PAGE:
It’s explained clear as day in the soccer rulebook: “A player, substitute or substituted player who commits any of the following offences is sent off: […] denying the opposing team a goal or an obvious goal-scoring opportunity by a handball offence (except a goalkeeper within their penalty area).” So, when referee Anthony Taylor sent off Reece James in the dying moments of a hectic first half between Chelsea and Liverpool, he got the call spot on. A shot by Sadio Mané had been saved only because it hit James’s arm after an unfortunate block by his knee, and Taylor, with a too-quick VAR check as an aid, showed him red.
The ensuing Mohamed Salah penalty tally is not really to be argued, even by Chelsea players and fans, and some might want to direct their anger instead at Marcos Alonso, who headed the ball out of his own goalkeeper’s hands, allowing for the mad scramble to happen in the first place. That’s not what drove Chelsea’s entire squad into a screaming match that got both Antonio Rüdiger and Edouard Mendy a yellow card for dissent, though. The red feels harsh, doesn’t it? What had been a thrilling first half full of Liverpool dominance and some choice Chelsea counter-punches felt ruined by Taylor’s decision to bring the Blues down to 10 men, no matter what the rulebook says. As the teams headed into halftime, one beaming at their luck and the other fuming, it seemed a certainty that the Pool Boys would walk away with the three points.
But something funny happened along the way to that assumed result—Chelsea held strong. There might not be a Premier League club better suited for the particular challenge that faced the London side in the second half: defending 45 minutes, at one of England’s supposed fortresses, against a Liverpool side controlling the ball. Under manager Thomas Tuchel, Chelsea has turned into a defensive juggernaut, using the three-defender formation to smother attacks while still leaving some threat of a counter up top with Romelu Lukaku. No one will say that Chelsea controlled the game after the red card, and the Blues ended with just 34 percent of the possession for the game. What the side did do, though, was force Liverpool into speculative long shots and low-percentage lobbed balls into the box, where Mendy’s aerial prowess could snuff out any opportunities.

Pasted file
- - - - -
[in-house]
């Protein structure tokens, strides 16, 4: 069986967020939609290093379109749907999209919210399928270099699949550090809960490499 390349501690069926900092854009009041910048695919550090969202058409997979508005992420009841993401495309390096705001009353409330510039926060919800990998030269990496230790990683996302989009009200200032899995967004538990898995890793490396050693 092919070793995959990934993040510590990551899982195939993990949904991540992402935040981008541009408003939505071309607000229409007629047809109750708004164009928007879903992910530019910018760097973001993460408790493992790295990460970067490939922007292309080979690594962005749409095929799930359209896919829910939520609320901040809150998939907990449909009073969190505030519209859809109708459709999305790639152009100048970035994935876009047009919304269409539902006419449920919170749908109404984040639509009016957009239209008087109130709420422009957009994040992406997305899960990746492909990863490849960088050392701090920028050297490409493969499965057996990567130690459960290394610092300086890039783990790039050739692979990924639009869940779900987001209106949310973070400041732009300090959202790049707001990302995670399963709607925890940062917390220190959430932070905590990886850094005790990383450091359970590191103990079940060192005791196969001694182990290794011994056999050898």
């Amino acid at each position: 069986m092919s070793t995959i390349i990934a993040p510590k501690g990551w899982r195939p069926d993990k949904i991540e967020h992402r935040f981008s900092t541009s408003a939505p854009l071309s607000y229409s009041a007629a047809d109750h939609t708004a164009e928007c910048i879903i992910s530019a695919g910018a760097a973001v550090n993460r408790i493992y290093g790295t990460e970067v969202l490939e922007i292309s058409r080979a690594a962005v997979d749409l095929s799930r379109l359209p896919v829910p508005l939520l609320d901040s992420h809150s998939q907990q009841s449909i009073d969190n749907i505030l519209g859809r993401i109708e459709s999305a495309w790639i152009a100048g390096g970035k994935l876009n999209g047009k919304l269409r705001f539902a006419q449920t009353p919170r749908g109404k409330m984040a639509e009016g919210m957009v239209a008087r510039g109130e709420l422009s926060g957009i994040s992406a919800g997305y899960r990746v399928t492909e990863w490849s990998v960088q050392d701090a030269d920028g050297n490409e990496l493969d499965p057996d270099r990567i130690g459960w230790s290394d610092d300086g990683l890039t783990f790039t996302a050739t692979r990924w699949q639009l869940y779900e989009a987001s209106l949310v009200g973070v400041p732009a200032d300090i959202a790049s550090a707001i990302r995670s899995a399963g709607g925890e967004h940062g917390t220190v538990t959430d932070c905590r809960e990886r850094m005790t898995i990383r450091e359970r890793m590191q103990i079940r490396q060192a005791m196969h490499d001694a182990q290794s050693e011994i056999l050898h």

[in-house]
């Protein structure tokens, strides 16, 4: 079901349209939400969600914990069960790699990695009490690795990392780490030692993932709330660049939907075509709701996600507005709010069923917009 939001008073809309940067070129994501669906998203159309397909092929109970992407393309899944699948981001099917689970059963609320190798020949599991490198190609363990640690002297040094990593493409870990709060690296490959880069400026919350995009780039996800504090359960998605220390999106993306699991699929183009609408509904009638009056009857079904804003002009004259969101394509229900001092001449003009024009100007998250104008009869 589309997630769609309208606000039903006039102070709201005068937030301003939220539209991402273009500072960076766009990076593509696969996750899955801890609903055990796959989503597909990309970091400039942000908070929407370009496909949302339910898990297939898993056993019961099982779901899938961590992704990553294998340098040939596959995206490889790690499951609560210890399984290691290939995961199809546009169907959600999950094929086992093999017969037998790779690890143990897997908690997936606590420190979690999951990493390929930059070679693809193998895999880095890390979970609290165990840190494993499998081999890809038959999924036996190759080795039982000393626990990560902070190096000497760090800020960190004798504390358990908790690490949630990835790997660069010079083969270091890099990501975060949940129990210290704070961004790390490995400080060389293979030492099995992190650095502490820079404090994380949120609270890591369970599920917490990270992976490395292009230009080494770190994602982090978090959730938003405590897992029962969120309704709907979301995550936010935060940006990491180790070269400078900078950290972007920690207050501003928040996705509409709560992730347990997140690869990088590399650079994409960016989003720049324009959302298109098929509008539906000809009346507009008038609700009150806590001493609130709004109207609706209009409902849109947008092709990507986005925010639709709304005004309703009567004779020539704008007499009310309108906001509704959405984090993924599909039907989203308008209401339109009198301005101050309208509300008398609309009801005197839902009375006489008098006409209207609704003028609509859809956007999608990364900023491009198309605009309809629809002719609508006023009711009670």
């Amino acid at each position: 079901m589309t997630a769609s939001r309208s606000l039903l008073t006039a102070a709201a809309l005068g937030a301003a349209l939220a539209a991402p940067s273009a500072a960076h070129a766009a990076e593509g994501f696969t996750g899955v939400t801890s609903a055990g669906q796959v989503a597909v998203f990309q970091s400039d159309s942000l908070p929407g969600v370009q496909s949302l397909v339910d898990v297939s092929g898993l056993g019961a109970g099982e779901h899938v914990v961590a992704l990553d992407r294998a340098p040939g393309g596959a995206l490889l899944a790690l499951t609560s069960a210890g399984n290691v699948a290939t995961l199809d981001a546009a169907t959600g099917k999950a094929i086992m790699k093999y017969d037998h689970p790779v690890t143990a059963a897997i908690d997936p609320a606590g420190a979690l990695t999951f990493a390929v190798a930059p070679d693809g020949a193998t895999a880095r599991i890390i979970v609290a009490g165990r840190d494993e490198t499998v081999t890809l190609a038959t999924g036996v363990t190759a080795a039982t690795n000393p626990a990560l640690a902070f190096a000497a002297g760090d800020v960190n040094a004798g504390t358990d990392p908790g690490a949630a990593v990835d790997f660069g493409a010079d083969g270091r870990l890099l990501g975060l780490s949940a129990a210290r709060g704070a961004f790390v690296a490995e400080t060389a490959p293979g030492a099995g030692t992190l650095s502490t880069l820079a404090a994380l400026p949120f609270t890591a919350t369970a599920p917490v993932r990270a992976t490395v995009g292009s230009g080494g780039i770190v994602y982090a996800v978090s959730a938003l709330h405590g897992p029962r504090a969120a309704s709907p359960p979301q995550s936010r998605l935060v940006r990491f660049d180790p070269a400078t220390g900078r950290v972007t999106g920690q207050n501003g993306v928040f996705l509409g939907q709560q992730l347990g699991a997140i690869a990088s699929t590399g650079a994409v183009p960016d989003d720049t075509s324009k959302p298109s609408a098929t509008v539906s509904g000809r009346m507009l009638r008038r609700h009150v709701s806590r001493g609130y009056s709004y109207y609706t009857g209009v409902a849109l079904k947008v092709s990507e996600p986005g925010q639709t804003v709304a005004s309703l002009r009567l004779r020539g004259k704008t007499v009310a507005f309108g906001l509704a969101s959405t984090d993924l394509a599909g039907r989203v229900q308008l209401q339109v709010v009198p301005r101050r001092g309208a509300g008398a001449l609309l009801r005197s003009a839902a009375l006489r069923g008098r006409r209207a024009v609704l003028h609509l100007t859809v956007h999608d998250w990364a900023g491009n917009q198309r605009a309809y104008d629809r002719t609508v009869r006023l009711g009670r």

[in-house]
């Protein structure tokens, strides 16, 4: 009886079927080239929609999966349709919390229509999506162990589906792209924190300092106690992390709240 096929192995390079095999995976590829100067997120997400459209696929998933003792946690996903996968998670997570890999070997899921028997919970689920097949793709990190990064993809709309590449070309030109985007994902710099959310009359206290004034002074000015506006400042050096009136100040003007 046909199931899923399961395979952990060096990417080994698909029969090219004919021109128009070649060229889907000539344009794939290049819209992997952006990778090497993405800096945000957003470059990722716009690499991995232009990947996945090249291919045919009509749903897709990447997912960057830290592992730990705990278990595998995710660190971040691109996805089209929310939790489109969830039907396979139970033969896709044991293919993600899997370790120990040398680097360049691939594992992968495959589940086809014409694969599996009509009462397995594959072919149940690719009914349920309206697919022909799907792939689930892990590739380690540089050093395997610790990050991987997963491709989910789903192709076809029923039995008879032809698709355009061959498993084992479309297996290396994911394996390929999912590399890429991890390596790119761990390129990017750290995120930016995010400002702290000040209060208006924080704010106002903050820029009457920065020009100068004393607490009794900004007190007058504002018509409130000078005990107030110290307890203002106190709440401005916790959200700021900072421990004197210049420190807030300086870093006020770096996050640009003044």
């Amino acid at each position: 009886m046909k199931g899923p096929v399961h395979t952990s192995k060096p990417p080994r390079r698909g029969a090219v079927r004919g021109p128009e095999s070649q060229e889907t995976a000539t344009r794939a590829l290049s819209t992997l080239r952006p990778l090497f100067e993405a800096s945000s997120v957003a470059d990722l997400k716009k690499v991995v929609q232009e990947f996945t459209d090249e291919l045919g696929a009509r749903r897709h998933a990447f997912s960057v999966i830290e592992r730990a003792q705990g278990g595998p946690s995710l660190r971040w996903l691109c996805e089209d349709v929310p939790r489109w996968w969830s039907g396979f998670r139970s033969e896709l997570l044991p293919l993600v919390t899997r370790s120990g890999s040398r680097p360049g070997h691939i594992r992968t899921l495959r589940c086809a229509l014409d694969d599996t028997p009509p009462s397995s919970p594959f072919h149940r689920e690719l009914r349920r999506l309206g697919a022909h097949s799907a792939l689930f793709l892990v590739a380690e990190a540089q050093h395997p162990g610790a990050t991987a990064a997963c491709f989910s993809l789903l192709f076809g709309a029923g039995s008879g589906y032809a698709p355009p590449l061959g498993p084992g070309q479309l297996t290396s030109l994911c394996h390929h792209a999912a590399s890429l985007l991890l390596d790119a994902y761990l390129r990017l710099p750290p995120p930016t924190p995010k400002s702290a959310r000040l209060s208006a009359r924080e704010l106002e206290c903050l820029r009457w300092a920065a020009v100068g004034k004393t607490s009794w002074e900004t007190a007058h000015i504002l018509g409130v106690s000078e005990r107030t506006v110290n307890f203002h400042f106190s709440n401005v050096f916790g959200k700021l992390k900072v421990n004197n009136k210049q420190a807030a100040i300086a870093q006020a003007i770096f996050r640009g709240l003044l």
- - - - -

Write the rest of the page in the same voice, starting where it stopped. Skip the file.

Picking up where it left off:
It didn’t hurt Chelsea’s chances that Liverpool’s set-up was forced into a quagmire by injury. If there’s one of the vaunted front three that is best suited for a match trying to break down a stellar and parked defense, it’s Roberto Firmino. After all, of the trio that also includes Salah and Mané, the Brazilian is the only one who is not always looking to get behind defenses; his replacement in the 42nd minute, Diogo Jota, is a wonderful attacker but in a similar mold to the other two superstars. This turned Liverpool’s attack into a wooden battering ram trying to knock out ten tons of steel; sure, they made some scratches, but the strategy was doomed from the start.
That’s perhaps the biggest problem to come from the red card. It’s not so much that Chelsea had to retreat and give Liverpool the run of play, or that the Blues only had a few chances in the second half on the counter. It’s that the game had been so wide open beforehand that it allowed the star players to do what they do best. Liverpool’s attack was as kinetic as ever in the first half, while Lukaku and his sidekicks, Kai Havertz and Mason Mount, kept the Reds honest by scaring the crap out of them any time Chelsea got the ball back. Those are the best types of games between the so-called Top Six—let’s take a moment to drop Arsenal from that group for now—even when the styles clash as violently as they did on Saturday, and the red card turned it into a Manchester City-Burnley type of match instead.
There’s beauty in that too, even if the Chelsea side of the equation will be hard done by the red card. It’s not the match that anyone expected, and it’s not the match that the first half deserved, no matter the correctness of the call. It was harsh, to be sure; though James appeared to move his arm forward to block the ball, the double whammy of penalty and sending off will never sit right in the moment. Thanks to Chelsea’s valiant efforts and Liverpool’s limp attacking in the second 45, it didn’t really matter.
Sure, Chelsea could feel that it would have gotten the three points for a victory with a full side, but notching an away draw at Anfield will never be a disappointment. If anyone will feel disappointed, it’s Liverpool, whose possession and chance dominance once again led to little more than an underwhelming result; at least the side is used to it after that became one of the major themes of last season. These are still two of the best three sides in the Premier League, and one red card will not be enough to decide who is better or more deserving of challenging Manchester City for the title. If anything, this will set up an engrossing storyline for the rematch at Stamford Bridge on New Year’s Day. The only certainty for that match, as it stands now, is that it will have plenty of pre-match narrative drama driving it. Perhaps the red card will be just that—the gift that keeps on giving the fans something to shout about.